So, these are your big clients. Are they thinking about these things because they’re having to plan out 20, 40 years from now?

That would be part of it, but not all of it. I think we’re seeing the risks as being much more near-term now and manifesting themselves in valuations, as well.

Is it a problem that there are no regulations around what constitutes sustainable investing?

Additional rigour is being pushed for, and it is happening. Because you’re right, it can be difficult to know: Is what I’m investing in having the impact I’m looking to have? And people are drawn to sustainable investing for different reasons. A portion is that climate risk is investment risk, and there’s opportunity. Some is that people want to have an impact. But all of that comes without wanting to give up returns. And that’s what we have focused on—the data and analytics to really understand what the risk is, how to quantify it, how to make investment decisions on it.

There is a push afoot for more standardized disclosures. I would say that’s moving quite quickly. And this would be around TCFD and SASB, and then investors meeting with companies and indicating what kind of metrics they’re looking for. As to whether it can be immediately regulated, we’re still feeling our way through. You are seeing a push for these changes, and you are seeing companies responding, both with net-zero commitments and with sustainability reporting. And it’ll get better and better.

On net zero, BlackRock has launched products with explicit temperature-alignment goals. Your chair, Larry Fink, has called on companies to show their plans for being compatible with a net-zero economy. With US$8.7 trillion in assets under control, BlackRock has a lot of power. Can you effectively force companies to become net-zero compliant?

There are client needs that must be met around sustainability. And we’re looking at how we can best serve our clients. Specifically on your point, we do have an investment stewardship team that engages with companies, with a view toward long-term value creation for shareholders, around their governance, their strategies and their transition readiness. And asking for good disclosure so investors can make proper decisions on those companies. We should talk a little bit around the data and analytics, and also some of the products or capabilities we’re offering, because there’s quite a lot happening in those two areas.

Let’s touch on it briefly. What analytics are you talking about?

We have an investment management platform called Aladdin. It’s end-to-end, software as a service. We have proprietary risk analytics within the enterprise system. It goes across asset classes, and it goes front-to-back within an organization. For example, portfolio management tools, trading, operations compliance accounting—all of that in a single platform. From a portfolio view, what’s the value? It’s around users being able to see the whole portfolio and understand the risks in its totality. We’re adding in more and more external sustainability data. You’ve heard of providers like MSCI, Sustainalytics, Refinitiv, Rhodium Group, Clarity AI—they all provide sustainability metrics. We have loaded those into Aladdin. We’re talking, like, 1,200 metrics.

So it’s a massive processing brain around investment risk.

There’s a real thirst for being able to understand portfolio risk from a climate perspective. And opportunity—last month we launched two carbon-transition-readiness funds. And just to give you an idea of the appetite, it was our biggest ETF launch ever. It was $1.2 billion. And it continued to grow. Across those two, it’s US$1.8 billion. And the U.S. equities version is the largest single launch in history: US$1.25 billion. That ETF produces about 50% less annual greenhouse gas emissions per dollar of revenue than the Russell 1000, which is its benchmark.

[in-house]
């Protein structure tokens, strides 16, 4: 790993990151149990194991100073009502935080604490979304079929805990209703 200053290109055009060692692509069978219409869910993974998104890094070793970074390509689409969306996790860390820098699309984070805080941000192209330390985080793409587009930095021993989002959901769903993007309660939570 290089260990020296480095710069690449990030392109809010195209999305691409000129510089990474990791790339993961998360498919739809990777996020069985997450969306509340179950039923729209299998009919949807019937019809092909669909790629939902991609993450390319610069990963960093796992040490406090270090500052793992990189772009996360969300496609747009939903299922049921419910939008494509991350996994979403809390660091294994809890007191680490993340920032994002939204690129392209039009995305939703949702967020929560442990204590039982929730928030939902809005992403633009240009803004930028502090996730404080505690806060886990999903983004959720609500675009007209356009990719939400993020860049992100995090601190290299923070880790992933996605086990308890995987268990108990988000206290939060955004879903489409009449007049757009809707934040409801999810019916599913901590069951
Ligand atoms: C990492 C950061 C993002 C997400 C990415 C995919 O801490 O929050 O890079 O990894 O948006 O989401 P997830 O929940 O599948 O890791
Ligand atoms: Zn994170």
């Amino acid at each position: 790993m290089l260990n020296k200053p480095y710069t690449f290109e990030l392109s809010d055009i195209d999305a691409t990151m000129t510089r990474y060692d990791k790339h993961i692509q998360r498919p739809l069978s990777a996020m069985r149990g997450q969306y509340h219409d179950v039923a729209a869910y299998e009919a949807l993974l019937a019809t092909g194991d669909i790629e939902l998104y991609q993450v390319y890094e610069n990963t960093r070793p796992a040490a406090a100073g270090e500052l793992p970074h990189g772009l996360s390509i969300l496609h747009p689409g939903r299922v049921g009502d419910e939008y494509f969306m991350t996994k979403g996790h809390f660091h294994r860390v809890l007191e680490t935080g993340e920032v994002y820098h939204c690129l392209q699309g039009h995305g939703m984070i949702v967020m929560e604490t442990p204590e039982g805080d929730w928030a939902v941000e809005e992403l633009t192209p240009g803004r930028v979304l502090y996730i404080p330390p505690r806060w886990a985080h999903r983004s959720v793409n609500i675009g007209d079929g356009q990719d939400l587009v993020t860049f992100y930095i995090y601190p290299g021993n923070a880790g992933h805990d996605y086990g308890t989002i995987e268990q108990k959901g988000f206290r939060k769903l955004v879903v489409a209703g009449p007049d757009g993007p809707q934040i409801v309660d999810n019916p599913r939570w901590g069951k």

Is there any risk in having one system coming up with solutions for everyone?

Everyone uses it differently. The users are in control. I spent many years in banking, and you would see organizations build these systems, and very quickly, they become legacy systems. The world keeps changing, and it becomes extremely expensive to keep a system current. So that’s the way I think about Aladdin. The industry has moved away from proprietary systems. It just doesn’t make sense.

You mentioned your banking experience, so let’s focus on you. You came to lead BlackRock in Canada six years ago. How has that worked out for BlackRock?

I would say it’s worked out extremely well, Trevor! First of all, we struck an alliance with RBC on the iShare side of the business, which brings together our global capabilities and their capabilities.

Was that a Marcia Moffat decision?

Nothing is solely one person, but yes, I was instrumental in that. Because as an independent asset manager, the structure of the Canadian market is such that you’ve got 80% of distribution through the banks. To be successful as an independent, it makes sense to have an alliance.

At one time, BlackRock controlled more than 80% of the ETF market in Canada. By the end of 2018, that was down to 36%. Were you trying to fix that by partnering with RBC?

When we first entered Canada, we were the only player. So at one point we had virtually 100% of the market. As any asset class matures, inevitably there’s more competition. There’s now dozens of providers of ETFs. So yes, we were losing market share. And given what our strengths are, and what RBC’s strengths are, the alliance made a lot of sense.

What is the chief skill you’ve needed as head of BlackRock Canada?

It’s collaborating across the organization, to be able to connect the dots. When you’re trying to get something done in the regional arm of a large multinational, you need to develop those skills around collaboration, influence, sharing a vision for what can be and having others feel they’re part of that vision.